Putting the PS3's brain to work

Ars Technica writes: "One major trend in the last few decades of computer simulation has involved the transition from ever-faster single processors to larger multiprocessor systems. Large scale multiprocessor systems present a wide range of options to scientific users. They can range from collections of highly specialized processors that are designed to carry out a specific computation-RIKEN-BNL for quantum chromodynamics computations, or GRAPE-DR for N-body problems-to a Beowulf cluster made up of different types of old, discarded desktops. An article in the current issue of Physical Review E examines the performance of Cell processors when they're used in computer simulations. The authors compare two Cell setups: a Sony PlayStation 3 (best performance per dollar) and a QS20/QS21 IBM blade server (best in terms of raw performance)."

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demoneyeslaharl3682d ago

Think my brain just imploded...

Darkseider3682d ago

For once a nice little article about the Cell. What was truly amazing was that using only ONE SPE it was approx. 25% faster than a 2.4 Ghz Dual Core2 Duo. Granted the original Cell doesn't have the best double precision FP performance but I can live with that. The PowerXCell 8i, which powers the Roadrunner supecomputer, has the double precision stuff pretty well handled. The new Cell 2 which is going to be a 2x PPE/32 SPE unit is going to have the PowerXCell 8i's floating point prowess and then some as well.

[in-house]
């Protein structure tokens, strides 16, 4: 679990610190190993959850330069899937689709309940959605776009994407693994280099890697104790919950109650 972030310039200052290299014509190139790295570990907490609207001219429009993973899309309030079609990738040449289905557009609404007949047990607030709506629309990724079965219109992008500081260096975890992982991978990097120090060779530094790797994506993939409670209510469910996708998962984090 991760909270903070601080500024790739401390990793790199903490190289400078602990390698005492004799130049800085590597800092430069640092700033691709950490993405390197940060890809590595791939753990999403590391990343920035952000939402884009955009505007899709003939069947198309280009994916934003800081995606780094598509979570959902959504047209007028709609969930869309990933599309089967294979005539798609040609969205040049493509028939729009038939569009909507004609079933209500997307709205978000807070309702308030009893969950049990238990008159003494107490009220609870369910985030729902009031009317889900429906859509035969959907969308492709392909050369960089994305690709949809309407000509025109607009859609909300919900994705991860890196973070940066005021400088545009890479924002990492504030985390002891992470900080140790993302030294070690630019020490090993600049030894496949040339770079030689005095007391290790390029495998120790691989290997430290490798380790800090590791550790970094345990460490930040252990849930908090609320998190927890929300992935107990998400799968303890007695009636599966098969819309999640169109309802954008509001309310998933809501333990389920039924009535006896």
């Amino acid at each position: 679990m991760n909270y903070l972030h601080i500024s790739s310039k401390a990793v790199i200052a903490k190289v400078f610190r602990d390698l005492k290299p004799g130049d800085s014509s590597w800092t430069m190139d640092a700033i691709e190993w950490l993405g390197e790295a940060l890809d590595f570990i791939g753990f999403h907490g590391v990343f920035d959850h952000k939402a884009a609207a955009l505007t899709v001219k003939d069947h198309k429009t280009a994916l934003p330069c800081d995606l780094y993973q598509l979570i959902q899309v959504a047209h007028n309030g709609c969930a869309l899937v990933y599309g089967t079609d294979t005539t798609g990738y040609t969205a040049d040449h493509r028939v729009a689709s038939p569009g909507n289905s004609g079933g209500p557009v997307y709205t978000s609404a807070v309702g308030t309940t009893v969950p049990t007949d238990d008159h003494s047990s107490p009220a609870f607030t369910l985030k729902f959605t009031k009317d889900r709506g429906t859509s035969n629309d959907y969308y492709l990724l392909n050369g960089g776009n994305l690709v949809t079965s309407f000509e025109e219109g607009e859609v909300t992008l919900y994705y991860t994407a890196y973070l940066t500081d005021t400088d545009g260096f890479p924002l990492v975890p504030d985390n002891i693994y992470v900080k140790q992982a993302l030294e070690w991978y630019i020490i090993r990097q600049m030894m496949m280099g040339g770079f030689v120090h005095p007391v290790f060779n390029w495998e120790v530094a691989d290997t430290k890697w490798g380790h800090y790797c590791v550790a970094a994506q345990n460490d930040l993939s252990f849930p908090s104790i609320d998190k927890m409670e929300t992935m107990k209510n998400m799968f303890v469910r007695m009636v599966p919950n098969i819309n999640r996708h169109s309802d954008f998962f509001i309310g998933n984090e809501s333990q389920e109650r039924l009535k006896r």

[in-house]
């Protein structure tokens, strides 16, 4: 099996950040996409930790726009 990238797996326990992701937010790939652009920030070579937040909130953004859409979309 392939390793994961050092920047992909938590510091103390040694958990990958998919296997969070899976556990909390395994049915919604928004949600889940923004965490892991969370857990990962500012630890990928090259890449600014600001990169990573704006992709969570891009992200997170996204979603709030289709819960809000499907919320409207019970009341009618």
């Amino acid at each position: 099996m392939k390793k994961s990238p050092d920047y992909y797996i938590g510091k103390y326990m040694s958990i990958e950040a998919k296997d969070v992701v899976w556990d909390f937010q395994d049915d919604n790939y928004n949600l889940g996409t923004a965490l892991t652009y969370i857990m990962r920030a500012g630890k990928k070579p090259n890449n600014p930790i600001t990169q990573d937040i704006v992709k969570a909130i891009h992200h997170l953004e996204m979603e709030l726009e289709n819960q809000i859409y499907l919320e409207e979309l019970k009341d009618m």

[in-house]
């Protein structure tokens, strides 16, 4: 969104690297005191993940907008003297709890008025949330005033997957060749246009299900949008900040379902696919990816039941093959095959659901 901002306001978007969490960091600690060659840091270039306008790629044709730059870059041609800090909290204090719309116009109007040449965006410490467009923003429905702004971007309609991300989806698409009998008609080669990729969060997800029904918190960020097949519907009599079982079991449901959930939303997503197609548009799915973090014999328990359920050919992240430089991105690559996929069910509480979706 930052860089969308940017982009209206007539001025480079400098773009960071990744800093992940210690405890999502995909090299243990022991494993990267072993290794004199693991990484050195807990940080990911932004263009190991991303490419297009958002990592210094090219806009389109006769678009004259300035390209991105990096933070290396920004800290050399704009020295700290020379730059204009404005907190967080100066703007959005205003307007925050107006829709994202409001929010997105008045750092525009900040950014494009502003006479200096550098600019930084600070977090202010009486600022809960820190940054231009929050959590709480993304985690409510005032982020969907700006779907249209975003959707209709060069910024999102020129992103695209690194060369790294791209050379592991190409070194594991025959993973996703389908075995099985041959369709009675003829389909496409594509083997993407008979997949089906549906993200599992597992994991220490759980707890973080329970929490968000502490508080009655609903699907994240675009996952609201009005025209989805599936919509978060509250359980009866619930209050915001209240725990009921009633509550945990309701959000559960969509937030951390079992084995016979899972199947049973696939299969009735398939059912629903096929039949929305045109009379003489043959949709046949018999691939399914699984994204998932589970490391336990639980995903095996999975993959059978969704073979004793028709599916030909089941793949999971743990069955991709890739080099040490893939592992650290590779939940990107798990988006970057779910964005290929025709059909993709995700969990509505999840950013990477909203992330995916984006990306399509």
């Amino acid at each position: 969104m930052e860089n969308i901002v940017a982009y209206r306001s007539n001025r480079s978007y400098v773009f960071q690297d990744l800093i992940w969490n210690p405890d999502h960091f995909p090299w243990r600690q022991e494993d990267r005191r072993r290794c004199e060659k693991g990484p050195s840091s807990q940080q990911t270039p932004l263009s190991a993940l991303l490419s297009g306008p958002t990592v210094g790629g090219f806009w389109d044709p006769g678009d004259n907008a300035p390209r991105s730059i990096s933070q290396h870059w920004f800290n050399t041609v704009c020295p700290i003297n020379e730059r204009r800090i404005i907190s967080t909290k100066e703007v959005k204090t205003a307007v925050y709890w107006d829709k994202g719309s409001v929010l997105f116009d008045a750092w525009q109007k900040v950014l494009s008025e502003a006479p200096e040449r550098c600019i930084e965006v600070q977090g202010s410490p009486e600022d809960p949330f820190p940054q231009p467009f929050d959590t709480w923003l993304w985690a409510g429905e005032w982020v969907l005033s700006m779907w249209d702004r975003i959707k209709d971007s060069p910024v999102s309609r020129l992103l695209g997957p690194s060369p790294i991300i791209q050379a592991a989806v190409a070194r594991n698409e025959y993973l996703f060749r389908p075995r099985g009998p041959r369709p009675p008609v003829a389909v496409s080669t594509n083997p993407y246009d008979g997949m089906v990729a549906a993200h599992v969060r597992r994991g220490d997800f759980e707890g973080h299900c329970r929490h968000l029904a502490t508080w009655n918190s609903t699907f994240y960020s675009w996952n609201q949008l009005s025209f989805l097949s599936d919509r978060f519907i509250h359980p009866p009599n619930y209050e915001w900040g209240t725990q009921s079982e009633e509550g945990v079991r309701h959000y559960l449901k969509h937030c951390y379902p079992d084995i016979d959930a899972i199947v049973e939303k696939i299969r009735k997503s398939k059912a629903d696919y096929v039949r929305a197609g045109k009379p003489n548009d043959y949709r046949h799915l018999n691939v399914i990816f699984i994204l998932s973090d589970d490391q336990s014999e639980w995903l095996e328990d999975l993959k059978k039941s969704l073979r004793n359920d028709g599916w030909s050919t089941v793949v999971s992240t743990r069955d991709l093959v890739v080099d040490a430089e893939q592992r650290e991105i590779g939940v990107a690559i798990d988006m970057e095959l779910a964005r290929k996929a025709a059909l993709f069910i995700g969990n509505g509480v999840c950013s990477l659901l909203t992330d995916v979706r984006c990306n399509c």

These are exciting times in the computer industry and particularly in the processor market. I can only hope that other computer and software manufacturers see the Cell for what it really is and it becomes a mainstream desktop/laptop. If that were to happen we would enter the next age of computing.

Zorik43682d ago

The authors conclude that, even without the intrinsic support for double precision numerics, the Cell processor is becoming a powerhouse in the next generation of scientific high-performance computing
but not as good for videogames